There are a bunch of ‘gaps’ which need to be overcome when it comes to helping employers do what they need to from an automatic enrolment perspective.
First, there is the knowledge gap.
The gap between what employers (and some professionals) should know and what they actually know about auto-enrolment and especially how it works practically for the respective businesses (and the clients of the respective businesses) involved.
There is the capacity gap. The fact that certain pension providers are being more selective than ever in the schemes they offer although it could be argued, pretty fairly in my opinion that the master trust providers like Now:Pensions and The People’s Pension will come along to fill the gap with Nest, a credible option (and due to its statutory obligations a potential ‘backstop’ provider too).
And there is the complacency gap.
Although this, in our experience, seems to be slowly reducing as staging dates come and go we are still seeing examples of employers who are leaving it too late and struggling to comply in time.
On a number of occasions, and as we are still in the final throes of a consultancy style market for automatic enrolment advice, this means solutions for employers who have left it too late can get pretty expensive.
However the gap that I am currently interested in is slightly different.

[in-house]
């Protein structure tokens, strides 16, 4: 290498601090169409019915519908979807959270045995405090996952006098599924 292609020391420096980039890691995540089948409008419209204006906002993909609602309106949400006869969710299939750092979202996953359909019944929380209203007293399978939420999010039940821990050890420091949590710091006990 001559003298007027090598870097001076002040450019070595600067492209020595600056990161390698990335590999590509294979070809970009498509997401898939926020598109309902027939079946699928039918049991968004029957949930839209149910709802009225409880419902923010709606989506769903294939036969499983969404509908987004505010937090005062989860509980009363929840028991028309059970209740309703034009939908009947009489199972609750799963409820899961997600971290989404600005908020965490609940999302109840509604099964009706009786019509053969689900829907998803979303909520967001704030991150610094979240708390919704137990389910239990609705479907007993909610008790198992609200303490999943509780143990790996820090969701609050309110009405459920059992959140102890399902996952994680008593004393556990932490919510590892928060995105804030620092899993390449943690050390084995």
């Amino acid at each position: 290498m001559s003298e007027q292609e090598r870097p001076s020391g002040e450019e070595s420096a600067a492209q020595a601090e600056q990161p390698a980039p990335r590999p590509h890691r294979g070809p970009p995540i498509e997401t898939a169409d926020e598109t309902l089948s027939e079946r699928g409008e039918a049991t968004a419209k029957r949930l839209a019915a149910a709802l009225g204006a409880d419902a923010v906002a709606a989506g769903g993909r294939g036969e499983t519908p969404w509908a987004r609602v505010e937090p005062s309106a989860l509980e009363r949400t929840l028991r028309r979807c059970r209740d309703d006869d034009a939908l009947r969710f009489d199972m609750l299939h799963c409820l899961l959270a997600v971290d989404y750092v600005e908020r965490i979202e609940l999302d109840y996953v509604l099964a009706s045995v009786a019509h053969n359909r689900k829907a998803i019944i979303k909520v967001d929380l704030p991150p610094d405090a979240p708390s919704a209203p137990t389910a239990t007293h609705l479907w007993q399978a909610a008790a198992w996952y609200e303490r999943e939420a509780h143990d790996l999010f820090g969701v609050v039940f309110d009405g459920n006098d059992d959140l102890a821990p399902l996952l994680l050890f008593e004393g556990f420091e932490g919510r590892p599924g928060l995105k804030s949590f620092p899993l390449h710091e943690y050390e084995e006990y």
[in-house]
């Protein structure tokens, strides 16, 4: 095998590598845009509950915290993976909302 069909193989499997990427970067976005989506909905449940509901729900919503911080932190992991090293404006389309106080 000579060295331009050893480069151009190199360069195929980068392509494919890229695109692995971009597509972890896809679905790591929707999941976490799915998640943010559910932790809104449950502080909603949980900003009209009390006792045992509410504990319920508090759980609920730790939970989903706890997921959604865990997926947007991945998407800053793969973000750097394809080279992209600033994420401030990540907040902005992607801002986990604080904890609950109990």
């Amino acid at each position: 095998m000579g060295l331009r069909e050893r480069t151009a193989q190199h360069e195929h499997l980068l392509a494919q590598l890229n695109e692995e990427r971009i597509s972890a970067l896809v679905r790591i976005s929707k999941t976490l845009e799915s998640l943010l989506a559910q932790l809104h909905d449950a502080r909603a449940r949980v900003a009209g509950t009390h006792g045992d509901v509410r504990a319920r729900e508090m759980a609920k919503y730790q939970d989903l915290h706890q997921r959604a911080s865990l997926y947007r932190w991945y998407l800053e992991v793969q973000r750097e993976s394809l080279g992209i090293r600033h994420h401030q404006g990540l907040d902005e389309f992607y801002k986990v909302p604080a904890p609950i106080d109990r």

The more that I look at the SME market the more I see the following trends.
Payroll providers are now active in the market as providers of auto-enrolment software and whilst the quality and scope of the various pieces of kit differs I believe that the big players, Sage probably being the largest, are likely to do a decent job in helping many employers meet some if not all of their obligations.
For firms which have not got access to payroll software there are a bunch of different independent and pretty robust middleware options, one of which we’ve used for our larger consultancy clients that works really well.
Then you have got the pension providers who are aiming to provide the ‘shell’ (and in some occasions the software).
However the gap I’m interested in is the one in the middle. The one which sits between what the software does and the pension does. It’s the “IFA” gap.
You see, if an accountant can go to their payroll provider for their middleware and engage with a master trust directly for their pension needs (we know this is happening in the market now) where does the IFA or financial planner sit?
It is an interesting question and I believe that for IFAs to deliver a robust and compelling proposition to their professional connections and client in the SME market the answer lies in working out where both the regulatory and ‘added value’ gaps are between the software solutions and the pension providers.
I have identified a bunch of gaps where we can add genuine value, some required by the regulation and some employers might just want to have in their kit bag.
The challenge for all of us is to fill those gaps and deliver a proposition which is truly compelling for both professionals and employers. It’s a puzzle, but one I’m working hard to solve.
How about you?
Chris Daems is director of Principal Financial Solutions